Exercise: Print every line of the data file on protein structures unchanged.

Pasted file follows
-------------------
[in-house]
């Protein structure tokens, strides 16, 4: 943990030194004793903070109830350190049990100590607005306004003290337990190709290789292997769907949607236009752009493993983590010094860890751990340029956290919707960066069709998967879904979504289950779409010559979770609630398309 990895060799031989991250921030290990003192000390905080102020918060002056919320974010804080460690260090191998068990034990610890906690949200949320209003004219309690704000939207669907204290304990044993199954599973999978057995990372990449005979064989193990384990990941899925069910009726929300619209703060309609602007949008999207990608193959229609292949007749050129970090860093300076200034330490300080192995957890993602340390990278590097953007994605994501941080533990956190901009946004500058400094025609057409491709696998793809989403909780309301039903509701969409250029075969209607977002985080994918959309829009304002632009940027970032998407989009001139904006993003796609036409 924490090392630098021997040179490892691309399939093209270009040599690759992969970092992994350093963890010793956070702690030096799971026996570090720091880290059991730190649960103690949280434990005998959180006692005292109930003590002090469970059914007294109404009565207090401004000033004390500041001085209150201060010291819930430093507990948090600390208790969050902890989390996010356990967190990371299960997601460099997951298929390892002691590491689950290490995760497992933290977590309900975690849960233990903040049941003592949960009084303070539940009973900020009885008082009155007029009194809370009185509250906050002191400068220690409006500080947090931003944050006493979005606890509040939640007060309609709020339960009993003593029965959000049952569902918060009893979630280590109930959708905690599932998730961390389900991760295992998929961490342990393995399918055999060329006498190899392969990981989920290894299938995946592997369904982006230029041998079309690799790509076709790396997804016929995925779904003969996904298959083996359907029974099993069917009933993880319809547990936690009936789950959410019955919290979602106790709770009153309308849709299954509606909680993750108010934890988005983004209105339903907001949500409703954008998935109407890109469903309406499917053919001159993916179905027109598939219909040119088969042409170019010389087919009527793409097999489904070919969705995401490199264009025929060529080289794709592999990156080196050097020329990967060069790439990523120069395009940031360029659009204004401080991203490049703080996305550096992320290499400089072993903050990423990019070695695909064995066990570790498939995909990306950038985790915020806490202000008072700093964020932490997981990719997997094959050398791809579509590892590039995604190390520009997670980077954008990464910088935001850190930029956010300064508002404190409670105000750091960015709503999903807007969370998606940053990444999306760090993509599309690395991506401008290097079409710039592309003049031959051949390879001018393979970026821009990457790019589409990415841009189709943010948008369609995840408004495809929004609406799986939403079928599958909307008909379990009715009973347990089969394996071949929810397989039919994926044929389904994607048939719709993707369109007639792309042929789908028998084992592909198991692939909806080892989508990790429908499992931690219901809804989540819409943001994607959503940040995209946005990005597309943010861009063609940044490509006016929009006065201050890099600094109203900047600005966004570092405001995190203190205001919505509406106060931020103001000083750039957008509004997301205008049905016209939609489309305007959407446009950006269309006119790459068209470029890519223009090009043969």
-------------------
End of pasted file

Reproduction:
[in-house]
């Protein structure tokens, strides 16, 4: 943990030194004793903070109830350190049990100590607005306004003290337990190709290789292997769907949607236009752009493993983590010094860890751990340029956290919707960066069709998967879904979504289950779409010559979770609630398309 990895060799031989991250921030290990003192000390905080102020918060002056919320974010804080460690260090191998068990034990610890906690949200949320209003004219309690704000939207669907204290304990044993199954599973999978057995990372990449005979064989193990384990990941899925069910009726929300619209703060309609602007949008999207990608193959229609292949007749050129970090860093300076200034330490300080192995957890993602340390990278590097953007994605994501941080533990956190901009946004500058400094025609057409491709696998793809989403909780309301039903509701969409250029075969209607977002985080994918959309829009304002632009940027970032998407989009001139904006993003796609036409 924490090392630098021997040179490892691309399939093209270009040599690759992969970092992994350093963890010793956070702690030096799971026996570090720091880290059991730190649960103690949280434990005998959180006692005292109930003590002090469970059914007294109404009565207090401004000033004390500041001085209150201060010291819930430093507990948090600390208790969050902890989390996010356990967190990371299960997601460099997951298929390892002691590491689950290490995760497992933290977590309900975690849960233990903040049941003592949960009084303070539940009973900020009885008082009155007029009194809370009185509250906050002191400068220690409006500080947090931003944050006493979005606890509040939640007060309609709020339960009993003593029965959000049952569902918060009893979630280590109930959708905690599932998730961390389900991760295992998929961490342990393995399918055999060329006498190899392969990981989920290894299938995946592997369904982006230029041998079309690799790509076709790396997804016929995925779904003969996904298959083996359907029974099993069917009933993880319809547990936690009936789950959410019955919290979602106790709770009153309308849709299954509606909680993750108010934890988005983004209105339903907001949500409703954008998935109407890109469903309406499917053919001159993916179905027109598939219909040119088969042409170019010389087919009527793409097999489904070919969705995401490199264009025929060529080289794709592999990156080196050097020329990967060069790439990523120069395009940031360029659009204004401080991203490049703080996305550096992320290499400089072993903050990423990019070695695909064995066990570790498939995909990306950038985790915020806490202000008072700093964020932490997981990719997997094959050398791809579509590892590039995604190390520009997670980077954008990464910088935001850190930029956010300064508002404190409670105000750091960015709503999903807007969370998606940053990444999306760090993509599309690395991506401008290097079409710039592309003049031959051949390879001018393979970026821009990457790019589409990415841009189709943010948008369609995840408004495809929004609406799986939403079928599958909307008909379990009715009973347990089969394996071949929810397989039919994926044929389904994607048939719709993707369109007639792309042929789908028998084992592909198991692939909806080892989508990790429908499992931690219901809804989540819409943001994607959503940040995209946005990005597309943010861009063609940044490509006016929009006065201050890099600094109203900047600005966004570092405001995190203190205001919505509406106060931020103001000083750039957008509004997301205008049905016209939609489309305007959407446009950006269309006119790459068209470029890519223009090009043969």